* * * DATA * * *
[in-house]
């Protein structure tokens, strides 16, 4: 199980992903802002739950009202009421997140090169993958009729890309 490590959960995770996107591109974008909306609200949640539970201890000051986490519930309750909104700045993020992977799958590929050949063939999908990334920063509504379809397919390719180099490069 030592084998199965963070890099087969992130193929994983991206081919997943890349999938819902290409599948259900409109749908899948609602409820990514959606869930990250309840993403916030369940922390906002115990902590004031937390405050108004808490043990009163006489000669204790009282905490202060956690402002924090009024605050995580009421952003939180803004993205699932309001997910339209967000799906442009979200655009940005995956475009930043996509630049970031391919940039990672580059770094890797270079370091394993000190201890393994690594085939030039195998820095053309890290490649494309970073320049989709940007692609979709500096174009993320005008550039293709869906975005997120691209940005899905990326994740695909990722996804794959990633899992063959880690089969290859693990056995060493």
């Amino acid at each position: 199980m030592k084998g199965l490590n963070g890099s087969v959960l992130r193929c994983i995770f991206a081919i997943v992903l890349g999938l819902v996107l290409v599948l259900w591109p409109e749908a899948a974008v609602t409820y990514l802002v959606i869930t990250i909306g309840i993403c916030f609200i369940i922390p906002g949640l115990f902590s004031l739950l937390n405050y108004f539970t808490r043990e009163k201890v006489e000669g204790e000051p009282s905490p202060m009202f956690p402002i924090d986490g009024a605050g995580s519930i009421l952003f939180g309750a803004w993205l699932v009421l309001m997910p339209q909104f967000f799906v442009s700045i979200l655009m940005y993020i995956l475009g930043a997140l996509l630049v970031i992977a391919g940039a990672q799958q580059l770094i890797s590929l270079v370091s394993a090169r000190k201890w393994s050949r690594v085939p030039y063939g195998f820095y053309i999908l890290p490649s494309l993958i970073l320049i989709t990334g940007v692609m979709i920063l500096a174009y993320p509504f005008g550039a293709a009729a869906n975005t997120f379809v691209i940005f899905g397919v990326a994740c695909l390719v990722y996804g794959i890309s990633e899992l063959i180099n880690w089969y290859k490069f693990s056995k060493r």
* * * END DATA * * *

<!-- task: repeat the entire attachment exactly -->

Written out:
[in-house]
């Protein structure tokens, strides 16, 4: 199980992903802002739950009202009421997140090169993958009729890309 490590959960995770996107591109974008909306609200949640539970201890000051986490519930309750909104700045993020992977799958590929050949063939999908990334920063509504379809397919390719180099490069 030592084998199965963070890099087969992130193929994983991206081919997943890349999938819902290409599948259900409109749908899948609602409820990514959606869930990250309840993403916030369940922390906002115990902590004031937390405050108004808490043990009163006489000669204790009282905490202060956690402002924090009024605050995580009421952003939180803004993205699932309001997910339209967000799906442009979200655009940005995956475009930043996509630049970031391919940039990672580059770094890797270079370091394993000190201890393994690594085939030039195998820095053309890290490649494309970073320049989709940007692609979709500096174009993320005008550039293709869906975005997120691209940005899905990326994740695909990722996804794959990633899992063959880690089969290859693990056995060493």
């Amino acid at each position: 199980m030592k084998g199965l490590n963070g890099s087969v959960l992130r193929c994983i995770f991206a081919i997943v992903l890349g999938l819902v996107l290409v599948l259900w591109p409109e749908a899948a974008v609602t409820y990514l802002v959606i869930t990250i909306g309840i993403c916030f609200i369940i922390p906002g949640l115990f902590s004031l739950l937390n405050y108004f539970t808490r043990e009163k201890v006489e000669g204790e000051p009282s905490p202060m009202f956690p402002i924090d986490g009024a605050g995580s519930i009421l952003f939180g309750a803004w993205l699932v009421l309001m997910p339209q909104f967000f799906v442009s700045i979200l655009m940005y993020i995956l475009g930043a997140l996509l630049v970031i992977a391919g940039a990672q799958q580059l770094i890797s590929l270079v370091s394993a090169r000190k201890w393994s050949r690594v085939p030039y063939g195998f820095y053309i999908l890290p490649s494309l993958i970073l320049i989709t990334g940007v692609m979709i920063l500096a174009y993320p509504f005008g550039a293709a009729a869906n975005t997120f379809v691209i940005f899905g397919v990326a994740c695909l390719v990722y996804g794959i890309s990633e899992l063959i180099n880690w089969y290859k490069f693990s056995k060493r």